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Confused About Calcium Supplements?

Experts share their advice about what to consider when choosing a calcium supplement.
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WebMD Feature

Are you getting enough calcium in your diet? Maybe not, especially if you're a woman or a teenage girl. Although Americans have improved at this in recent years, we're still not getting enough calcium to maintain our bone health.

How much is that? It depends on your age. According to the Institute of Medicine, the recommended daily amount of calcium to get is:

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Boning Up on Calcium: Supplements for Bone Health

You've probably heard that calcium is important for bone health and treating -- or preventing -- osteoporosis. Happily, calcium seems to be everywhere these days. Not only is it naturally in dairy and other foods, but it now appears in many fortified products -- like oatmeal, cereal, protein bars, and orange juice. Calcium is also sold in countless supplements for bone health that line the aisles of your local drugstore. And yet, it's not enough. "Most people still aren't getting enough calcium...

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  • 1-3 years: 700 milligrams daily
  • 4-8 years: 1,000 milligrams daily
  • 9-18 years: 1,300 milligrams daily
  • 19-50 years: 1,000 milligrams daily
  • 51-70 years: 1,200 milligrams daily for women; 1,000 milligrams daily for men
  • 71 and older: 1,200 milligrams daily

The Institute of Medicine says that most in the U.S. get enough calcium, except for girls 9 to 18 years old. Although women’s recommended calcium needs to increase with menopause, postmenopausal woman taking supplements may also be at greater risk of getting too much calcium.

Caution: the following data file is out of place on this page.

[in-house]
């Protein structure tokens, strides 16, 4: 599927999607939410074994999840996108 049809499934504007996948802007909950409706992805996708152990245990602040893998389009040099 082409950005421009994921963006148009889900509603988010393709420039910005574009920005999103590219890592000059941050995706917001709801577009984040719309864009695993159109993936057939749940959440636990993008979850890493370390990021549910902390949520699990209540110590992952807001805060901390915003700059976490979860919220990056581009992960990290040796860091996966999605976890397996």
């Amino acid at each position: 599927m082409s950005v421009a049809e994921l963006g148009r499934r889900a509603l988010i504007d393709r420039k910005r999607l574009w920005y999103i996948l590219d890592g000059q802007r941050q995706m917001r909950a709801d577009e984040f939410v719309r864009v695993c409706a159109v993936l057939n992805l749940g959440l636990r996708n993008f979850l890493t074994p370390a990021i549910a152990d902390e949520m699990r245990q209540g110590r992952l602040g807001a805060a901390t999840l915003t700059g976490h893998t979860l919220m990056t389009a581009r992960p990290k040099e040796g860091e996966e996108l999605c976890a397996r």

"We know that peak bone mass occurs around age 30, so it's very important in childhood and adolescence to have a healthy intake of calcium early on," says Marcy B. Bolster, MD. She is a professor of medicine in the division of rheumatology and immunology at the Medical University of South Carolina and director of the MUSC Center for Osteoporosis and Bone Health.

"After age 30, we start to gradually lose bone, and that loss accelerates for women at the time of menopause. So it's very important to stave off bone loss with adequate calcium intake."

Your health care provider may recommend calcium supplements. But with so many choices of calcium supplements, where should you start? Here's what you need to know.

What kind of calcium supplement should you take?

"I tell my patients to take the kind that they tolerate best and is least expensive," Bolster says. She says she recommends calcium carbonate because "it's inexpensive, won't cause discomfort, and is a good source of calcium."

Some people's bodies may have problems making enough stomach acid, or may be taking medications that suppress acid production. For them, says J. Edward Puzas, MD, a calcium citrate supplement might be better because it "dissolves a little better than calcium carbonate for these people." Puzas is a professor of orthopedics and director of orthopedic research at the University of Rochester Medical Center in New York.

What about other types of supplements, like calcium plus magnesium, coral calcium, and so on? Not necessary, the experts tell WebMD. But they note that supplements that combine calcium with vitamin D -- which is essential for the body to appropriately absorb calcium -- provide an added benefit.

What calcium supplement dose is best?

The body can absorb only about 500 milligrams of a calcium supplement at any one time, says Puzas, so you can't just down a 1000-mg supplement first thing in the morning and call it a day.

Instead, split your dose into two or three servings a day. "The best way to take it is with a meal; calcium is absorbed better that way," Puzas says. If your daily diet includes calcium-containing foods and drinks, you may not need multiple doses.

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